Neither can these effects be attributed to philosophy. A few great minds despised the idolatries of their countrymen; but they did not reform them: and no wonder; for they practised what they themselves despised. Nor did all their harangues in favor of virtue produce any substantial effect, either on themselves or others. The heathen nations were never more enlightened as to philosophy, than at the time of our Saviour's appearance; yet as to morality, they never were more depraved.
It is Christianity then, and nothing else, which has destroyed the odious idolatry of many nations, and greatly contracted its attendant immoralities. It was in this way that the gospel operated in the primitive ages, wherever it was received; and it is in the same way that it continues to operate to the present time. Real Christians must needs be averse to these things; and they are the only men living who cordially set themselves against them.
This truth will receive additional evidence from an observation of the different degrees of morality produced in different places, according to the degree of purity with which the Christian religion
Advantage and Necessity of Revelation, Vol. II. p. 38.
has been taught, and liberty given it to operate. In several nations of Europe, popery has long been established, and supported by sanguinary laws. By these means the Bible has been kept from the common people, Christian doctrine and worship corrupted, and the consciences of men subdued to a usurper of Christ's authority. Christianity is there in prison; and anti-christianism exalted in its place. In other nations this yoke is broken. Every true Christian has a Bible in his family, and measures his religion by it. The rights of conscience also being respected, men are allowed, in religious matters, to judge and act for themselves; and Christian churches are formed according to the primitive model. Christianity is here at liberty: here, therefore, it may be expected to produce its greatest effects. Whether this does not correspond with fact, let those who are accustomed to observe men and things with an impartial eye determine.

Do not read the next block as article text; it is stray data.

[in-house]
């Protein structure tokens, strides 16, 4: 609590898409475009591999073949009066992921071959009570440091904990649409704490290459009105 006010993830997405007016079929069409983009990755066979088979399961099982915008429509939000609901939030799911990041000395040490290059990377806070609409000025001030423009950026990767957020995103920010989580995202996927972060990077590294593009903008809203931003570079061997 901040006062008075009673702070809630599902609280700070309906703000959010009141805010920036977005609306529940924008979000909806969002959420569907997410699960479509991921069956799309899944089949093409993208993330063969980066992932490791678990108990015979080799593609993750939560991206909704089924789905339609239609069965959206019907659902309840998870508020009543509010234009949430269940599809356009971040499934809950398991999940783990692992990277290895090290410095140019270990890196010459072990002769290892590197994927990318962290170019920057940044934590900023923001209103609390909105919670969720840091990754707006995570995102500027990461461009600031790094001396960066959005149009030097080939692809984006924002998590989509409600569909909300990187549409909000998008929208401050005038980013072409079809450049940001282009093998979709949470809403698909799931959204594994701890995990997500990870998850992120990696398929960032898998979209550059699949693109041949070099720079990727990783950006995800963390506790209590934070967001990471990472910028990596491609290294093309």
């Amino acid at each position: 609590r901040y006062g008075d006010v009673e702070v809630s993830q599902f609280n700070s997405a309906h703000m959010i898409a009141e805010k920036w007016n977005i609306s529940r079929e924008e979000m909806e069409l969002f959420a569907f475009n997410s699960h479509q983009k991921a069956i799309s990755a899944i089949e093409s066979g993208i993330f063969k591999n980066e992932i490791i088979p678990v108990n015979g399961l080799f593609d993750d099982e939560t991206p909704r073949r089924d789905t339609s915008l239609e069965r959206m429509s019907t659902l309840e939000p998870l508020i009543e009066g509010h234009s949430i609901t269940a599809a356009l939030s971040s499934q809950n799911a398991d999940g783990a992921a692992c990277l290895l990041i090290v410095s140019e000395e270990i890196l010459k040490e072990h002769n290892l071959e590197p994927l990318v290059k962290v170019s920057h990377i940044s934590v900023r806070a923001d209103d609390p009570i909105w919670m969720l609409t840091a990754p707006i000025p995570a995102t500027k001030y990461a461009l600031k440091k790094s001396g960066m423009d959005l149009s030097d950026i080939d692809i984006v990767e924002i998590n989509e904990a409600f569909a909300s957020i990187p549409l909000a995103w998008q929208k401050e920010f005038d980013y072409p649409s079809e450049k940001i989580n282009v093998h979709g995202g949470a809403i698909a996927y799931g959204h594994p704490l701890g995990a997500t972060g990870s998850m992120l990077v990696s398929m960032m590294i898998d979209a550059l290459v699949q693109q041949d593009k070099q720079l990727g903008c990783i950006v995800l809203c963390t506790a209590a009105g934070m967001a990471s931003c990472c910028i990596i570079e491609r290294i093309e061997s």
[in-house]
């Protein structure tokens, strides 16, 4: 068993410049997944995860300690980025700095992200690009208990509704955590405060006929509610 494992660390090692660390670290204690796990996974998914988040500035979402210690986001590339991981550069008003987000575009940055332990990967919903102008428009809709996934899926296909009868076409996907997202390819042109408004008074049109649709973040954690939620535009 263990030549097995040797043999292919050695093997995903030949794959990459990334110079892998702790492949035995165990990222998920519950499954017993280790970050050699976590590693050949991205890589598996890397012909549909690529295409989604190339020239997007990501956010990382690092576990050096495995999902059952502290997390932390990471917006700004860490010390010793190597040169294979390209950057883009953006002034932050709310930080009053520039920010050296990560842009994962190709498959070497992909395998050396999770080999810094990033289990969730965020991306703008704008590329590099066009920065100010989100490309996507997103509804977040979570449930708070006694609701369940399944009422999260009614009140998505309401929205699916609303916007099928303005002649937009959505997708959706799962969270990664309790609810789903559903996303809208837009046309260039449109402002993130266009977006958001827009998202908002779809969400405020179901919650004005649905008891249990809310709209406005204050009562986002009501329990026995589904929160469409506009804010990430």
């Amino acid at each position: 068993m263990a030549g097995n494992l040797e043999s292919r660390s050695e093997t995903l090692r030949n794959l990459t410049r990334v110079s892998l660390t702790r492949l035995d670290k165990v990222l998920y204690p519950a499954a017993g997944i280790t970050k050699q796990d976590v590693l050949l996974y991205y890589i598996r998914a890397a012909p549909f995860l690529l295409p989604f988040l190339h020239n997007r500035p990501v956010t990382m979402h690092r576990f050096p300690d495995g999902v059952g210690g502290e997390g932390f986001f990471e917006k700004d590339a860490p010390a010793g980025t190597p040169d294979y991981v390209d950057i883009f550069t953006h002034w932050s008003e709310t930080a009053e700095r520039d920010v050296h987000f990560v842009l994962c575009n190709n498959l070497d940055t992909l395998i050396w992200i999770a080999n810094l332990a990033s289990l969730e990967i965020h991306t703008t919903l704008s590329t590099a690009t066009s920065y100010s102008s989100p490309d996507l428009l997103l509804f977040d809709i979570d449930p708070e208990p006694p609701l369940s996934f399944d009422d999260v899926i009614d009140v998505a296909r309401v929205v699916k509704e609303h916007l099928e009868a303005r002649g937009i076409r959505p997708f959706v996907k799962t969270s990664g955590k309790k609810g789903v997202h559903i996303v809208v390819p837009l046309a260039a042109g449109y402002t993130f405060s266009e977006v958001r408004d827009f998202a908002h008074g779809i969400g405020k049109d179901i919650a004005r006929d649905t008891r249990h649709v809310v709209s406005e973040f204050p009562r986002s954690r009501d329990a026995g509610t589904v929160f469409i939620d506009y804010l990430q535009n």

In Italy, France, and various other countries, where the Christian religion has been so far corrupted as to lose nearly all its influence, illicit connexions may be formed, adulterous intrigues pursued, and even crimes against nature committed, with but little dishonor. Rousseau could here send his illegitimate offspring to the Foundling Hospital, and lay his accounts with being applauded for it, as being the custom of the country. It is not so in Britain, and various other nations, where the gospel has had a freer course; for though the same dispositions are discovered in great numbers of persoas, yet the fear of the public frown holds them in awe. If we except a few abandoned characters, who have nearly lost all sense of shame, and who, by means either of their titles or fortunes on the one hand, or their well-known baseness on the other, have almost bid defiance to the opinion of mankind, this observation will hold good, I believe, as to the bulk of the inhabitants of protestant countries.
And it is worthy of notice, that in those circles or connexions where Christianity has had the greatest influence, a sobriety of character is carried to a much higher degree than in any other. Where there is one divorce from among protestant dissenters, and other serious professors of Christianity, there are, I believe, a hundred from among those whose practice it is to neglect the